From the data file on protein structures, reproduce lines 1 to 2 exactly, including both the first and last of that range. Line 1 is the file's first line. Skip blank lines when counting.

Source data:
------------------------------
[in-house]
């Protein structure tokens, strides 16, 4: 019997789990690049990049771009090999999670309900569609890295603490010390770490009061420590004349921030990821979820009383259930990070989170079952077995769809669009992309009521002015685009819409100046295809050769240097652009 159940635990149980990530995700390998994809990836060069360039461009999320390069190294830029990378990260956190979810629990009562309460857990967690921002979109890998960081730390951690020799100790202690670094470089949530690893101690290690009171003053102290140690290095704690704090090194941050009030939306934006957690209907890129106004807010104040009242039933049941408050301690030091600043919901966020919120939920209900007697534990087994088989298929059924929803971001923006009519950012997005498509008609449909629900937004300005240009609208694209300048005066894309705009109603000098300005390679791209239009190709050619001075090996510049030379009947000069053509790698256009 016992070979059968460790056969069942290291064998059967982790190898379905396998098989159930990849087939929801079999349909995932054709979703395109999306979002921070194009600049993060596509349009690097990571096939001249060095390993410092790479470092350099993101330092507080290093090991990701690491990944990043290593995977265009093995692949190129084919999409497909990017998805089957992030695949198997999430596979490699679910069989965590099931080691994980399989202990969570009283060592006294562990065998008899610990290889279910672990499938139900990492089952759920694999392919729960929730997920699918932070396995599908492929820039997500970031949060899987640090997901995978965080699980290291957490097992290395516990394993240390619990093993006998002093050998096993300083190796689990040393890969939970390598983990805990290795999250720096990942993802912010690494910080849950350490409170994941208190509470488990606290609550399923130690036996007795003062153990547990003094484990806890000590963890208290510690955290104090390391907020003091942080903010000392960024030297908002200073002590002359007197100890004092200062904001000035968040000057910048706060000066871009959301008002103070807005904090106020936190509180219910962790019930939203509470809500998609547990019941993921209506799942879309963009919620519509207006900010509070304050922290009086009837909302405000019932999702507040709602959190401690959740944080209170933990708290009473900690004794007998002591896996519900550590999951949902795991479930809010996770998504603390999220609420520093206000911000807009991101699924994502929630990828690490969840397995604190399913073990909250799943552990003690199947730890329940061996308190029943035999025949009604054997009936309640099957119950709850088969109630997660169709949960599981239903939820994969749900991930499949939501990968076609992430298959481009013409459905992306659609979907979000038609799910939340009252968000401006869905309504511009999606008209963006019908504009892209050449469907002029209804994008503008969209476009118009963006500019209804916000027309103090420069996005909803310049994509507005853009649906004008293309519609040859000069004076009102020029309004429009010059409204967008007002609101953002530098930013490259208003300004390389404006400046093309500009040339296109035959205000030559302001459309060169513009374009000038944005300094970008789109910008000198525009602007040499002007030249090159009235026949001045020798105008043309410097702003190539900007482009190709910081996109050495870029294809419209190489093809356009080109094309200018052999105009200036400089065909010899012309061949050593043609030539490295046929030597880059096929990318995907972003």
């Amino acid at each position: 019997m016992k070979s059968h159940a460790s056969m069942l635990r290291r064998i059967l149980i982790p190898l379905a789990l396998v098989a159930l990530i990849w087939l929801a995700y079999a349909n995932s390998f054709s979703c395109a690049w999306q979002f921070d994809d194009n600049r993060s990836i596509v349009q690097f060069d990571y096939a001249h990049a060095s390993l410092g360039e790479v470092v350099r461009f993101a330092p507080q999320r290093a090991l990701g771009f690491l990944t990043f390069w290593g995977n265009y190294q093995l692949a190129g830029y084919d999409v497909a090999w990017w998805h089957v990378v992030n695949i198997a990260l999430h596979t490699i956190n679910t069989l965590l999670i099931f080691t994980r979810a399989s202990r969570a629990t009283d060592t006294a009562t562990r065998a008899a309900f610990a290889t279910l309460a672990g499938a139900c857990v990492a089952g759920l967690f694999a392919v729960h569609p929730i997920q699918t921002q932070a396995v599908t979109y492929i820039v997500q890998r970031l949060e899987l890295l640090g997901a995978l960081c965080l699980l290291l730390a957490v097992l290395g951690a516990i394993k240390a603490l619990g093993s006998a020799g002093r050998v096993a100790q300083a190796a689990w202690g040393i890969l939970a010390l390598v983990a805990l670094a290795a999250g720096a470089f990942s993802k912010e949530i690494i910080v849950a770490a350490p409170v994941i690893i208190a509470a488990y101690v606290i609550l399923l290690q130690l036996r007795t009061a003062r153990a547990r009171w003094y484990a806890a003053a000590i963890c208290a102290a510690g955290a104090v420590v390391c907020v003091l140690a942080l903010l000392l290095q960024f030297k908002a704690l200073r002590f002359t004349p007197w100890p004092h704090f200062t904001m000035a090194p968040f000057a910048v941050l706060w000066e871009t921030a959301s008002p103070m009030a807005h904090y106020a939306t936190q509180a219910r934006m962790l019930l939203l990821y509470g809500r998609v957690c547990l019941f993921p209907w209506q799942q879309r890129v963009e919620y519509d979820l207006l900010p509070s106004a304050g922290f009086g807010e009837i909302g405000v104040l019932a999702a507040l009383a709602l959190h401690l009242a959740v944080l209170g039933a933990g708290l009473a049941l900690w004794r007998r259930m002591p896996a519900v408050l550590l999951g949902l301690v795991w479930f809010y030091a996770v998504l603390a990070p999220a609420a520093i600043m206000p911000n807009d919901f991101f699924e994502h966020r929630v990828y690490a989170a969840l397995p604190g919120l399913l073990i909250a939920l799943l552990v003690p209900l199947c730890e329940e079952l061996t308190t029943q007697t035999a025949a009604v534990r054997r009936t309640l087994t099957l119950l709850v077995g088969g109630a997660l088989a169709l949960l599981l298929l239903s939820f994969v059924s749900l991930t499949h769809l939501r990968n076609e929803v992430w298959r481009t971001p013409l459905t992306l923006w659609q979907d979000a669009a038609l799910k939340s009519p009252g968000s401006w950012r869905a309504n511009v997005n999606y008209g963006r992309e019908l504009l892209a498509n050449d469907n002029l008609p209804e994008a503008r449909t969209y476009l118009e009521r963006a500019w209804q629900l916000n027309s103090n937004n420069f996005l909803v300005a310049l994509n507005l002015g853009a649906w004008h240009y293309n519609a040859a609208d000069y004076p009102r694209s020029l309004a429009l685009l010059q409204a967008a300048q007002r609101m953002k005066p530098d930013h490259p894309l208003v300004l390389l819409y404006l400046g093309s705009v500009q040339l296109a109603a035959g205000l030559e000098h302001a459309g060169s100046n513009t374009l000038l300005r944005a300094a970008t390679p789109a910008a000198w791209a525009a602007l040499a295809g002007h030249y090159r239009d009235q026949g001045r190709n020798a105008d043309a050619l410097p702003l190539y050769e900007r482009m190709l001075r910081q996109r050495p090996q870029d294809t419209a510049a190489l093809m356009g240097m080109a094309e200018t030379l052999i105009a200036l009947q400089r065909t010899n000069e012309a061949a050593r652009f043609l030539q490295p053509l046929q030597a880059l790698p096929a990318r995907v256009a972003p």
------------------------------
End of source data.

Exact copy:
[in-house]
């Protein structure tokens, strides 16, 4: 019997789990690049990049771009090999999670309900569609890295603490010390770490009061420590004349921030990821979820009383259930990070989170079952077995769809669009992309009521002015685009819409100046295809050769240097652009 159940635990149980990530995700390998994809990836060069360039461009999320390069190294830029990378990260956190979810629990009562309460857990967690921002979109890998960081730390951690020799100790202690670094470089949530690893101690290690009171003053102290140690290095704690704090090194941050009030939306934006957690209907890129106004807010104040009242039933049941408050301690030091600043919901966020919120939920209900007697534990087994088989298929059924929803971001923006009519950012997005498509008609449909629900937004300005240009609208694209300048005066894309705009109603000098300005390679791209239009190709050619001075090996510049030379009947000069053509790698256009 016992070979059968460790056969069942290291064998059967982790190898379905396998098989159930990849087939929801079999349909995932054709979703395109999306979002921070194009600049993060596509349009690097990571096939001249060095390993410092790479470092350099993101330092507080290093090991990701690491990944990043290593995977265009093995692949190129084919999409497909990017998805089957992030695949198997999430596979490699679910069989965590099931080691994980399989202990969570009283060592006294562990065998008899610990290889279910672990499938139900990492089952759920694999392919729960929730997920699918932070396995599908492929820039997500970031949060899987640090997901995978965080699980290291957490097992290395516990394993240390619990093993006998002093050998096993300083190796689990040393890969939970390598983990805990290795999250720096990942993802912010690494910080849950350490409170994941208190509470488990606290609550399923130690036996007795003062153990547990003094484990806890000590963890208290510690955290104090390391907020003091942080903010000392960024030297908002200073002590002359007197100890004092200062904001000035968040000057910048706060000066871009959301008002103070807005904090106020936190509180219910962790019930939203509470809500998609547990019941993921209506799942879309963009919620519509207006900010509070304050922290009086009837909302405000019932999702507040709602959190401690959740944080209170933990708290009473900690004794007998002591896996519900550590999951949902795991479930809010996770998504603390999220609420520093206000911000807009991101699924994502929630990828690490969840397995604190399913073990909250799943552990003690199947730890329940061996308190029943035999025949009604054997009936309640099957119950709850088969109630997660169709949960599981239903939820994969749900991930499949939501990968076609992430298959481009013409459905992306659609979907979000038609799910939340009252968000401006869905309504511009999606008209963006019908504009892209050449469907002029209804994008503008969209476009118009963006500019209804916000027309103090420069996005909803310049994509507005853009649906004008293309519609040859000069004076009102020029309004429009010059409204967008007002609101953002530098930013490259208003300004390389404006400046093309500009040339296109035959205000030559302001459309060169513009374009000038944005300094970008789109910008000198525009602007040499002007030249090159009235026949001045020798105008043309410097702003190539900007482009190709910081996109050495870029294809419209190489093809356009080109094309200018052999105009200036400089065909010899012309061949050593043609030539490295046929030597880059096929990318995907972003």